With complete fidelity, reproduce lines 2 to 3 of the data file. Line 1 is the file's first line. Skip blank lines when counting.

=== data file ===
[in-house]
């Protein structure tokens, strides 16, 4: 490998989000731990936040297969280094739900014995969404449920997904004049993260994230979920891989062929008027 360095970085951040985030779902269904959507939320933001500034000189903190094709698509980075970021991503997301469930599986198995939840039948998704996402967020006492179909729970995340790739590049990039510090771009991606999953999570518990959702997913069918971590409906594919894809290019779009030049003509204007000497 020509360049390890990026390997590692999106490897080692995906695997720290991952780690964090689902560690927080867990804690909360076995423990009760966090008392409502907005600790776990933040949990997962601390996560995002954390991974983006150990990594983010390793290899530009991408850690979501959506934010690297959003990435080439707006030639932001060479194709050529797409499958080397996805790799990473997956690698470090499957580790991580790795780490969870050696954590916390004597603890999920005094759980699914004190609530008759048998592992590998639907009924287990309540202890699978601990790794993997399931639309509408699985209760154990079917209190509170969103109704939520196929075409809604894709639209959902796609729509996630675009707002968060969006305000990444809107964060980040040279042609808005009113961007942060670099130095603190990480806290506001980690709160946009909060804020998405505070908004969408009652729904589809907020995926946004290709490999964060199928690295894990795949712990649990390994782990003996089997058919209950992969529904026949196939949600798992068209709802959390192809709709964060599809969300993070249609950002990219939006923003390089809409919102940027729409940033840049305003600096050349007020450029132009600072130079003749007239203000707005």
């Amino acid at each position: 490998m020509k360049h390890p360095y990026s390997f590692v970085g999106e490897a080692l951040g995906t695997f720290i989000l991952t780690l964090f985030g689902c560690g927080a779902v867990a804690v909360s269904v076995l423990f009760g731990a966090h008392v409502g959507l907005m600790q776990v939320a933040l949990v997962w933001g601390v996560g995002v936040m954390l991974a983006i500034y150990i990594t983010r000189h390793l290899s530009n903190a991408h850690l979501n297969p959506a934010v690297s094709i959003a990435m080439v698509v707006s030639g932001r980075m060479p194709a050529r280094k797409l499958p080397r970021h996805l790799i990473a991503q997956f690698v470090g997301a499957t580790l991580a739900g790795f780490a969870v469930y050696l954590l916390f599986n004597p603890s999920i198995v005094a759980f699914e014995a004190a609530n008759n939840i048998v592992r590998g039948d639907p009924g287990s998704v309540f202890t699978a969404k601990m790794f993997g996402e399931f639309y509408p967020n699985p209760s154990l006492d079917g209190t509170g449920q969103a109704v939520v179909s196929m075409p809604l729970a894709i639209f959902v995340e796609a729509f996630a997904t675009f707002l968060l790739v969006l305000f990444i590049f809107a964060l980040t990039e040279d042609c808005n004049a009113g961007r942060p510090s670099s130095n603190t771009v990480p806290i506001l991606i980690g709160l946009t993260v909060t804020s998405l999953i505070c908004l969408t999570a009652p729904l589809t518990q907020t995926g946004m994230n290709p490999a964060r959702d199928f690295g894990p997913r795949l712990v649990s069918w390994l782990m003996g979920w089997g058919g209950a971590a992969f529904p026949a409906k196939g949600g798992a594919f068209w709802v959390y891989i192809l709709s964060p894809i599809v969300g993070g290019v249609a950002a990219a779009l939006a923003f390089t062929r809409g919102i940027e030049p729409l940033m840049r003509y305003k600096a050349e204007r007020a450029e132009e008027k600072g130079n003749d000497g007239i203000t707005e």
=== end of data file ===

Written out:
């Protein structure tokens, strides 16, 4: 490998989000731990936040297969280094739900014995969404449920997904004049993260994230979920891989062929008027 360095970085951040985030779902269904959507939320933001500034000189903190094709698509980075970021991503997301469930599986198995939840039948998704996402967020006492179909729970995340790739590049990039510090771009991606999953999570518990959702997913069918971590409906594919894809290019779009030049003509204007000497 020509360049390890990026390997590692999106490897080692995906695997720290991952780690964090689902560690927080867990804690909360076995423990009760966090008392409502907005600790776990933040949990997962601390996560995002954390991974983006150990990594983010390793290899530009991408850690979501959506934010690297959003990435080439707006030639932001060479194709050529797409499958080397996805790799990473997956690698470090499957580790991580790795780490969870050696954590916390004597603890999920005094759980699914004190609530008759048998592992590998639907009924287990309540202890699978601990790794993997399931639309509408699985209760154990079917209190509170969103109704939520196929075409809604894709639209959902796609729509996630675009707002968060969006305000990444809107964060980040040279042609808005009113961007942060670099130095603190990480806290506001980690709160946009909060804020998405505070908004969408009652729904589809907020995926946004290709490999964060199928690295894990795949712990649990390994782990003996089997058919209950992969529904026949196939949600798992068209709802959390192809709709964060599809969300993070249609950002990219939006923003390089809409919102940027729409940033840049305003600096050349007020450029132009600072130079003749007239203000707005």
């Amino acid at each position: 490998m020509k360049h390890p360095y990026s390997f590692v970085g999106e490897a080692l951040g995906t695997f720290i989000l991952t780690l964090f985030g689902c560690g927080a779902v867990a804690v909360s269904v076995l423990f009760g731990a966090h008392v409502g959507l907005m600790q776990v939320a933040l949990v997962w933001g601390v996560g995002v936040m954390l991974a983006i500034y150990i990594t983010r000189h390793l290899s530009n903190a991408h850690l979501n297969p959506a934010v690297s094709i959003a990435m080439v698509v707006s030639g932001r980075m060479p194709a050529r280094k797409l499958p080397r970021h996805l790799i990473a991503q997956f690698v470090g997301a499957t580790l991580a739900g790795f780490a969870v469930y050696l954590l916390f599986n004597p603890s999920i198995v005094a759980f699914e014995a004190a609530n008759n939840i048998v592992r590998g039948d639907p009924g287990s998704v309540f202890t699978a969404k601990m790794f993997g996402e399931f639309y509408p967020n699985p209760s154990l006492d079917g209190t509170g449920q969103a109704v939520v179909s196929m075409p809604l729970a894709i639209f959902v995340e796609a729509f996630a997904t675009f707002l968060l790739v969006l305000f990444i590049f809107a964060l980040t990039e040279d042609c808005n004049a009113g961007r942060p510090s670099s130095n603190t771009v990480p806290i506001l991606i980690g709160l946009t993260v909060t804020s998405l999953i505070c908004l969408t999570a009652p729904l589809t518990q907020t995926g946004m994230n290709p490999a964060r959702d199928f690295g894990p997913r795949l712990v649990s069918w390994l782990m003996g979920w089997g058919g209950a971590a992969f529904p026949a409906k196939g949600g798992a594919f068209w709802v959390y891989i192809l709709s964060p894809i599809v969300g993070g290019v249609a950002a990219a779009l939006a923003f390089t062929r809409g919102i940027e030049p729409l940033m840049r003509y305003k600096a050349e204007r007020a450029e132009e008027k600072g130079n003749d000497g007239i203000t707005e």